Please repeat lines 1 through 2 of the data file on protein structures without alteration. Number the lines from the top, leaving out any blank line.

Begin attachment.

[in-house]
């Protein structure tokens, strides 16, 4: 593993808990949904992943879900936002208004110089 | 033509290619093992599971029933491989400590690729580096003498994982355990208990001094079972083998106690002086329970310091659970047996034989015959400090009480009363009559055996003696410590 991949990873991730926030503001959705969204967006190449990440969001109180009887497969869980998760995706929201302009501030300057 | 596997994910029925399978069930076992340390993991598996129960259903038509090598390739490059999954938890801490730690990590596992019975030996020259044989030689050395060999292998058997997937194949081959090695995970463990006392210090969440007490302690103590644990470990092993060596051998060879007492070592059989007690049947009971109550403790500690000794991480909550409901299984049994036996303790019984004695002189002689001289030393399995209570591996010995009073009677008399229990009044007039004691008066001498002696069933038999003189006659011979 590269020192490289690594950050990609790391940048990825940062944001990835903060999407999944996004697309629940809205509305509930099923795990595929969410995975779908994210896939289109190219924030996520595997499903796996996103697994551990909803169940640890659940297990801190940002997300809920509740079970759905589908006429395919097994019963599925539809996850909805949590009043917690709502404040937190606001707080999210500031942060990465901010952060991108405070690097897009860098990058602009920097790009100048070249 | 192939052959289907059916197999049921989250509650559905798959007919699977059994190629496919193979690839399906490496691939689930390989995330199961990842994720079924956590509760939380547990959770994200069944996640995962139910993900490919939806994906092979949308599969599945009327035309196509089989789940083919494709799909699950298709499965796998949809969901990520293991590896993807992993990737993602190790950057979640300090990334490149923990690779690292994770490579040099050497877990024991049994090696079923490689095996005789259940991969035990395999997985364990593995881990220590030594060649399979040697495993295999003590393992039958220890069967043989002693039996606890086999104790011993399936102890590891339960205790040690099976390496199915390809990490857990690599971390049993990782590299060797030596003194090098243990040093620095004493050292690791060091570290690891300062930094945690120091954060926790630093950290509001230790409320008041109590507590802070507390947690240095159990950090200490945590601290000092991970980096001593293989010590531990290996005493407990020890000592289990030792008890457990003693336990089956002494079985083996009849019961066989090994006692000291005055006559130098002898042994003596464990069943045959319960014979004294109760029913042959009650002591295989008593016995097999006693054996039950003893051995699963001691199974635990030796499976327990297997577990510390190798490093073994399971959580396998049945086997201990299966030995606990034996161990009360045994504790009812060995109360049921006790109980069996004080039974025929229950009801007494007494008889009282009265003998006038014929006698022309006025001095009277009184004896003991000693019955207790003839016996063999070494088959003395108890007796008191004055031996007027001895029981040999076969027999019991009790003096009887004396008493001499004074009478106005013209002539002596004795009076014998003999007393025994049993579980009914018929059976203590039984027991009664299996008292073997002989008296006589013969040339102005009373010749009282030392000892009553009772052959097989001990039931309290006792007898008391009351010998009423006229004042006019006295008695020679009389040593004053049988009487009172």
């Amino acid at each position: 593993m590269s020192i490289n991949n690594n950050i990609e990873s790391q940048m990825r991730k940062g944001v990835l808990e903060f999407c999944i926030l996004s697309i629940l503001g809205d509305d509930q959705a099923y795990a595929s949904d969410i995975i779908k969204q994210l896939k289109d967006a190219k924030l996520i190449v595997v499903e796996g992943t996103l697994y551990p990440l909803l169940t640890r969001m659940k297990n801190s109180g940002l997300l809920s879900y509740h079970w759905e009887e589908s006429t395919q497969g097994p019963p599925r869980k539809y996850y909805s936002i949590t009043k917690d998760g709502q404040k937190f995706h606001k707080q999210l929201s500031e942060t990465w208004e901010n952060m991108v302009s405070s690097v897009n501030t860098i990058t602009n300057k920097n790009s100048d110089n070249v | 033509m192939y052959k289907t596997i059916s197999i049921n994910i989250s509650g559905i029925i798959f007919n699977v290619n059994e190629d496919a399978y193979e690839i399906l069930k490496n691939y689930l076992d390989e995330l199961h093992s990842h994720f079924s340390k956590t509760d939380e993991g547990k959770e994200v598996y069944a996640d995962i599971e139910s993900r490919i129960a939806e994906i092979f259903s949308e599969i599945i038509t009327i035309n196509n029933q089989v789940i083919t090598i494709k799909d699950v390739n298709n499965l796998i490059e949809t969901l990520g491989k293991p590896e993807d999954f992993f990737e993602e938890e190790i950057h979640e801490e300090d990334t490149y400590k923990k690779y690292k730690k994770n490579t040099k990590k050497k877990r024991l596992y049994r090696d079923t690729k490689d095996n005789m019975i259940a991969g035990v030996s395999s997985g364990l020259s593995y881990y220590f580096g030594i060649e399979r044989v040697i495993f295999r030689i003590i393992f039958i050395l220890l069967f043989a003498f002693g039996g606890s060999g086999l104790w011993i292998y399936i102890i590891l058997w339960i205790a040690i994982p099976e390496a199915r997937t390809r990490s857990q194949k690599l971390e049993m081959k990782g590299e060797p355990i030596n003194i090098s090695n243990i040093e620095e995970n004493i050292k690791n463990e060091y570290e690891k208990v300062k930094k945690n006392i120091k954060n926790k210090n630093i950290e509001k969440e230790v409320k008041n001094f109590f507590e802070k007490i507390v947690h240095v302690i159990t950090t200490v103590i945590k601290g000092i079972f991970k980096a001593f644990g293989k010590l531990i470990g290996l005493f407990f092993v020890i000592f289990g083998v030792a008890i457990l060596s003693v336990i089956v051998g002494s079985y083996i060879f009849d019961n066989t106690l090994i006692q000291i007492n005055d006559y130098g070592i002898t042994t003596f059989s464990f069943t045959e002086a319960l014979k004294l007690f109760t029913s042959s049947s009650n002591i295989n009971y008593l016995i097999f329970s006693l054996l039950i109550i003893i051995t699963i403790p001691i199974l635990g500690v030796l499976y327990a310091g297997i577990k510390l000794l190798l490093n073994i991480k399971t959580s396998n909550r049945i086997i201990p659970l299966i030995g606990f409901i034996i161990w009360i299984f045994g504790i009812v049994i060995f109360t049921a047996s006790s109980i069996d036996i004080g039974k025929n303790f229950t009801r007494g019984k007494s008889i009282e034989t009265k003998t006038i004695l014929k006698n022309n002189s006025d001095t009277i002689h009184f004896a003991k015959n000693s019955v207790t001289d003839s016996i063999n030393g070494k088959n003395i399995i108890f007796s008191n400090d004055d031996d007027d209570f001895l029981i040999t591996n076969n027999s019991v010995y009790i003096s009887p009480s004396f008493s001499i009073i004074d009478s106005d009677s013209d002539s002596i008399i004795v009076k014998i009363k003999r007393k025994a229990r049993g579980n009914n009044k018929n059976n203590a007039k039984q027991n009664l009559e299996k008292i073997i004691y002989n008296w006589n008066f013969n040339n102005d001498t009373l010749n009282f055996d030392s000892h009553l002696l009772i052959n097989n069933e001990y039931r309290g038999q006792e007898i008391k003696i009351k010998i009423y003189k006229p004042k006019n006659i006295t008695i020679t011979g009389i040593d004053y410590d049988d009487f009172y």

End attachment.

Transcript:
[in-house]
């Protein structure tokens, strides 16, 4: 593993808990949904992943879900936002208004110089 | 033509290619093992599971029933491989400590690729580096003498994982355990208990001094079972083998106690002086329970310091659970047996034989015959400090009480009363009559055996003696410590 991949990873991730926030503001959705969204967006190449990440969001109180009887497969869980998760995706929201302009501030300057 | 596997994910029925399978069930076992340390993991598996129960259903038509090598390739490059999954938890801490730690990590596992019975030996020259044989030689050395060999292998058997997937194949081959090695995970463990006392210090969440007490302690103590644990470990092993060596051998060879007492070592059989007690049947009971109550403790500690000794991480909550409901299984049994036996303790019984004695002189002689001289030393399995209570591996010995009073009677008399229990009044007039004691008066001498002696069933038999003189006659011979 590269020192490289690594950050990609790391940048990825940062944001990835903060999407999944996004697309629940809205509305509930099923795990595929969410995975779908994210896939289109190219924030996520595997499903796996996103697994551990909803169940640890659940297990801190940002997300809920509740079970759905589908006429395919097994019963599925539809996850909805949590009043917690709502404040937190606001707080999210500031942060990465901010952060991108405070690097897009860098990058602009920097790009100048070249 | 192939052959289907059916197999049921989250509650559905798959007919699977059994190629496919193979690839399906490496691939689930390989995330199961990842994720079924956590509760939380547990959770994200069944996640995962139910993900490919939806994906092979949308599969599945009327035309196509089989789940083919494709799909699950298709499965796998949809969901990520293991590896993807992993990737993602190790950057979640300090990334490149923990690779690292994770490579040099050497877990024991049994090696079923490689095996005789259940991969035990395999997985364990593995881990220590030594060649399979040697495993295999003590393992039958220890069967043989002693039996606890086999104790011993399936102890590891339960205790040690099976390496199915390809990490857990690599971390049993990782590299060797030596003194090098243990040093620095004493050292690791060091570290690891300062930094945690120091954060926790630093950290509001230790409320008041109590507590802070507390947690240095159990950090200490945590601290000092991970980096001593293989010590531990290996005493407990020890000592289990030792008890457990003693336990089956002494079985083996009849019961066989090994006692000291005055006559130098002898042994003596464990069943045959319960014979004294109760029913042959009650002591295989008593016995097999006693054996039950003893051995699963001691199974635990030796499976327990297997577990510390190798490093073994399971959580396998049945086997201990299966030995606990034996161990009360045994504790009812060995109360049921006790109980069996004080039974025929229950009801007494007494008889009282009265003998006038014929006698022309006025001095009277009184004896003991000693019955207790003839016996063999070494088959003395108890007796008191004055031996007027001895029981040999076969027999019991009790003096009887004396008493001499004074009478106005013209002539002596004795009076014998003999007393025994049993579980009914018929059976203590039984027991009664299996008292073997002989008296006589013969040339102005009373010749009282030392000892009553009772052959097989001990039931309290006792007898008391009351010998009423006229004042006019006295008695020679009389040593004053049988009487009172």